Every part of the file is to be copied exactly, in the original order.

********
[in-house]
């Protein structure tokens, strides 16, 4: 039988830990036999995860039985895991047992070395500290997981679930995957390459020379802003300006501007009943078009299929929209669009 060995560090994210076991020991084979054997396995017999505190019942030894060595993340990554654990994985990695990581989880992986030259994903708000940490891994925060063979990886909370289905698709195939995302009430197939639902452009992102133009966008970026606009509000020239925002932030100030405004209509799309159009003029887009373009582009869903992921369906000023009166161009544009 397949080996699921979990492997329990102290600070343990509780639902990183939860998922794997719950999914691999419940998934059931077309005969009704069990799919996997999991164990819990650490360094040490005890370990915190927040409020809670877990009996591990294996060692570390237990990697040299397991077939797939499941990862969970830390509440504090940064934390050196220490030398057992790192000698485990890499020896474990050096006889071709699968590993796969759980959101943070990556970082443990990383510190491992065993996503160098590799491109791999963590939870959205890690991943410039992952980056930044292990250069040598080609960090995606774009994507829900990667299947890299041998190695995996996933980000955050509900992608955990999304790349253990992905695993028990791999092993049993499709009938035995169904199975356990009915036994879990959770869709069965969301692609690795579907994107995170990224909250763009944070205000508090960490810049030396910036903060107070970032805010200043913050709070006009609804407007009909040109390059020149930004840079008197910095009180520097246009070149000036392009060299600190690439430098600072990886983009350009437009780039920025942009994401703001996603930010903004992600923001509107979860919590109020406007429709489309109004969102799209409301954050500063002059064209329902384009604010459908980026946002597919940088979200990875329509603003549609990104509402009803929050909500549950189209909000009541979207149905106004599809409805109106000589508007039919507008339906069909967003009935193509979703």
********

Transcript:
[in-house]
């Protein structure tokens, strides 16, 4: 039988830990036999995860039985895991047992070395500290997981679930995957390459020379802003300006501007009943078009299929929209669009 060995560090994210076991020991084979054997396995017999505190019942030894060595993340990554654990994985990695990581989880992986030259994903708000940490891994925060063979990886909370289905698709195939995302009430197939639902452009992102133009966008970026606009509000020239925002932030100030405004209509799309159009003029887009373009582009869903992921369906000023009166161009544009 397949080996699921979990492997329990102290600070343990509780639902990183939860998922794997719950999914691999419940998934059931077309005969009704069990799919996997999991164990819990650490360094040490005890370990915190927040409020809670877990009996591990294996060692570390237990990697040299397991077939797939499941990862969970830390509440504090940064934390050196220490030398057992790192000698485990890499020896474990050096006889071709699968590993796969759980959101943070990556970082443990990383510190491992065993996503160098590799491109791999963590939870959205890690991943410039992952980056930044292990250069040598080609960090995606774009994507829900990667299947890299041998190695995996996933980000955050509900992608955990999304790349253990992905695993028990791999092993049993499709009938035995169904199975356990009915036994879990959770869709069965969301692609690795579907994107995170990224909250763009944070205000508090960490810049030396910036903060107070970032805010200043913050709070006009609804407007009909040109390059020149930004840079008197910095009180520097246009070149000036392009060299600190690439430098600072990886983009350009437009780039920025942009994401703001996603930010903004992600923001509107979860919590109020406007429709489309109004969102799209409301954050500063002059064209329902384009604010459908980026946002597919940088979200990875329509603003549609990104509402009803929050909500549950189209909000009541979207149905106004599809409805109106000589508007039919507008339906069909967003009935193509979703």